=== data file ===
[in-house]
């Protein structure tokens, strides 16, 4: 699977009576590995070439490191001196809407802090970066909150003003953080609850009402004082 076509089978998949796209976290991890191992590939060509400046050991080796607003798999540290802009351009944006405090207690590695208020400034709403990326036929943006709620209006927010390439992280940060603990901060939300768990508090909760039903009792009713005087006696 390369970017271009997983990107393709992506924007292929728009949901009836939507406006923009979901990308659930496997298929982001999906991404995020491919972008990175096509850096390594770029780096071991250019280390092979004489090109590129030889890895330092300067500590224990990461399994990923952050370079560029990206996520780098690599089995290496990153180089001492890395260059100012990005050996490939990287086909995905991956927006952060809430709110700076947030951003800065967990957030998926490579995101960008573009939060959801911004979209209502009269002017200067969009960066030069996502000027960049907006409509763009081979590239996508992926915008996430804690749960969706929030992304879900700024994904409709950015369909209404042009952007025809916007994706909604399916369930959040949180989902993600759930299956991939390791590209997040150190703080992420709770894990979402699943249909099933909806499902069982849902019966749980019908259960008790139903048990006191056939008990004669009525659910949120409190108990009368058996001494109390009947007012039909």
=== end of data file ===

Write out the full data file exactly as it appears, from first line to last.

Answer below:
[in-house]
């Protein structure tokens, strides 16, 4: 699977009576590995070439490191001196809407802090970066909150003003953080609850009402004082 076509089978998949796209976290991890191992590939060509400046050991080796607003798999540290802009351009944006405090207690590695208020400034709403990326036929943006709620209006927010390439992280940060603990901060939300768990508090909760039903009792009713005087006696 390369970017271009997983990107393709992506924007292929728009949901009836939507406006923009979901990308659930496997298929982001999906991404995020491919972008990175096509850096390594770029780096071991250019280390092979004489090109590129030889890895330092300067500590224990990461399994990923952050370079560029990206996520780098690599089995290496990153180089001492890395260059100012990005050996490939990287086909995905991956927006952060809430709110700076947030951003800065967990957030998926490579995101960008573009939060959801911004979209209502009269002017200067969009960066030069996502000027960049907006409509763009081979590239996508992926915008996430804690749960969706929030992304879900700024994904409709950015369909209404042009952007025809916007994706909604399916369930959040949180989902993600759930299956991939390791590209997040150190703080992420709770894990979402699943249909099933909806499902069982849902019966749980019908259960008790139903048990006191056939008990004669009525659910949120409190108990009368058996001494109390009947007012039909």